UPDATE ON VISA APPLICATIONS PURSUANT TO DIRECTIVE 2004/38/EC AND THE EUROPEAN COMMUNITIES (FREE MOVEMENT OF PERSONS) REGULATIONS 2015

We have recently commented on the case of Mahmood and Atif v Minister for Justice and Equality, judgment delivered on 14th October 2016. In this case, Justice Faherty found that a processing time in excess of 6 months to process a visa application submitted by the spouse of an EU Citizen to be an unlawful breach of Directive 2004/38/EC and the European Communities (Free Movement of Persons) Regulations 2015. Justice Faherty ordered that the visa application in question be determined within a six-week period. We are still working on a large number of cases involving very substantial delays in the processing of visas for family members of EU Citizens under the Directive and Regulations. Many of our clients have waited in excess of one year and have still not received a decision, or even an update on the status of the visa applications for their family members. We submit that such waiting times are a clear and inexcusable breach of the Directive and Regulations 4 and 5 of the 2015 Regulations.

APPLICATIONS FOR EU FAM RESIDENCE CARDS FOR PERMITTED FAMILY MEMBERS OF EU CITIZENS

Applications for EU FAM Residence cards for permitted family members of EU Citizens, be it partners, brothers, sisters or any other family members are submitted to the EU Treaty Rights Division of the INIS under the provisions of Article 10 of Directive 2004/38/EC and Regulation 7 the European Communities (Free Movement of Persons) Regulations 2015. Our office is of the opinion that there is no distinction in Article 10 or Regulation 7 between the time frame in the issuance of a decision on the application for permitted or qualifying family members. We quote from Article 10: “The right of residence of family members of a Union citizen who are not nationals of a member state shall be evidenced by the issuing of a document called “Residence card of a family member of a Union citizen” no later than six months from the date on which they submit the application. A certificate of application for the residence card shall be issued immediately”.

APPLICATIONS FOR NATURALISATION AS AN IRISH CITIZEN

INIS have published a new Application Form 8 which should be used for all new adult applications for naturalisation based on five years reckonable residency or three years reckonable residency based on the spouse or civil partner of an Irish citizen. The updated Form 8 can be downloaded on the INIS website, by following the link below: http://www.inis.gov.ie/en/INIS/Form%208%20Ver%205.5%20Aug%2016.pdf/Files/ Form%208%20Ver%205.5%20Aug%2016.pdf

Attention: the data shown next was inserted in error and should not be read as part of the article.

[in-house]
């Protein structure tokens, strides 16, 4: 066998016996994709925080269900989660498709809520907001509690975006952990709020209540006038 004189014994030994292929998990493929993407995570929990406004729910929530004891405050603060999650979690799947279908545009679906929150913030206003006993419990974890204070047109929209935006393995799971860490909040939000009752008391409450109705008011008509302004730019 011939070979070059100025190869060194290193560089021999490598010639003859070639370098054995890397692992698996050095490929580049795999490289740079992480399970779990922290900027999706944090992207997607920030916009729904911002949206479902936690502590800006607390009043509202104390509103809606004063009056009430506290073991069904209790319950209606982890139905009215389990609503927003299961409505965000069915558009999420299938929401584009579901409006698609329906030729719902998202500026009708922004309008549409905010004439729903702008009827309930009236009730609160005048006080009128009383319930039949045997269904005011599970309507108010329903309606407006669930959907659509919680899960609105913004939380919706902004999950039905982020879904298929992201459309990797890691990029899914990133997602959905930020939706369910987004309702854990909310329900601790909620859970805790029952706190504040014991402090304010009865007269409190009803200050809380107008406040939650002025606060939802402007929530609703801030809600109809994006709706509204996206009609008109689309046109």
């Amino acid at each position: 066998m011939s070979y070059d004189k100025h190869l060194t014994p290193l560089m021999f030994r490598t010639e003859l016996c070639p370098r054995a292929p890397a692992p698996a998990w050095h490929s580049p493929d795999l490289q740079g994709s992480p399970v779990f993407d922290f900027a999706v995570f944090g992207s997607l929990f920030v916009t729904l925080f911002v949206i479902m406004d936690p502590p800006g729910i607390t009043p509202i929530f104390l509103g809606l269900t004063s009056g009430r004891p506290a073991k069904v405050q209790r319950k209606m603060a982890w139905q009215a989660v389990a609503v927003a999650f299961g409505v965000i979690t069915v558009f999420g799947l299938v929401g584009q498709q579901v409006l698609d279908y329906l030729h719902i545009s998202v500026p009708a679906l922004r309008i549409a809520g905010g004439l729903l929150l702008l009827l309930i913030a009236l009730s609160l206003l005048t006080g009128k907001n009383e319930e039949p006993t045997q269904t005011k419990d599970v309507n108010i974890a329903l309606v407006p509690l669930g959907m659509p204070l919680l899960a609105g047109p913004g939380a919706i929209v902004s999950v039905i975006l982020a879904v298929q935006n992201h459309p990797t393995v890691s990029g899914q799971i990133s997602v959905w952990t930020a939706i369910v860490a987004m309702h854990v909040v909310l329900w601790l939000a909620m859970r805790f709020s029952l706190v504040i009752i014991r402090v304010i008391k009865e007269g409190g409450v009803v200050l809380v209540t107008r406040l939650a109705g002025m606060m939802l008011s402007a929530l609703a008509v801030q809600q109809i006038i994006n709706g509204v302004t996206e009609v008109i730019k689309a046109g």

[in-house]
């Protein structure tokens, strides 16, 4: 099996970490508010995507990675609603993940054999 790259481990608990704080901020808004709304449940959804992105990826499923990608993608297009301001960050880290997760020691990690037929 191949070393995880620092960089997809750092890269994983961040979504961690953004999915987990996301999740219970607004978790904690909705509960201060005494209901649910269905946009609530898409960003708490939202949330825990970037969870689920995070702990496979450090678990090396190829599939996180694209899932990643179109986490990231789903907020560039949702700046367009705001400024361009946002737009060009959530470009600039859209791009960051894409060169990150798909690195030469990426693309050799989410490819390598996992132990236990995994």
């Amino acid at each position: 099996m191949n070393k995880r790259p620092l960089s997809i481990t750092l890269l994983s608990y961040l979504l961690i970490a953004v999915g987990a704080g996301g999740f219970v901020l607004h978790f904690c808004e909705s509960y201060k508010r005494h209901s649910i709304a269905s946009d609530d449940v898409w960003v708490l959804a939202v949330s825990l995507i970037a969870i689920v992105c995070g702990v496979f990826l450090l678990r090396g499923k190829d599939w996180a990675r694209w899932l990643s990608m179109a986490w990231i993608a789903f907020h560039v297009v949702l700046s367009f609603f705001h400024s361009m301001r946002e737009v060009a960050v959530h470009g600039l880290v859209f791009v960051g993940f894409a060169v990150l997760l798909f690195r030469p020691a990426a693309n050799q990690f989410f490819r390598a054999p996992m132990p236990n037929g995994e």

THE DECISION OF MAHMOOD AND ATIF

The judgement in the case of Mahmood and Atif v Minister for Justice and Equality was delivered on 14th October 2016. Mr Mahmood is a British national, his wife Ms Atif is a citizen of Pakistan. Mr Mahmood and Ms Atif are legally married spouses. In and around June 2015 Mr Mahmood and Ms Atif submitted an application for a visa for Ms Atif to accompany Mr Mahmood to Ireland pursuant to Directive 2004/38/EC and then, the European Communities (Free Movement of Persons) Regulations 2006. Ms Atif submitted her application and supporting documents through the VFS centre as required on 9th July 2015.

THE COMPLICATION OF CHANGING IMMIGRATION STATUS - THE LUXIMON CASE

The judgement of the Court of Appeal in the case of Danibye Luximon & Another v The Minister of Justice and Equality,heard in June 2016, remains pending. The judgement is eagerly awaited as it is expected to clarify the legalities around the Minister’s policies on change of status applications.

BREXIT - BRITISH CITIZENS AND EU FREE MOVEMENT RIGHTS

The UK’s departure from the EU is now a fact, and Theresa May has recently confirmed the UK will trigger the process to leave the EU under Article 50 of the Lisbon Treaty as early as March 2017. This would mean that it looks likely the UK’s departure from the EU would happen around March 2017.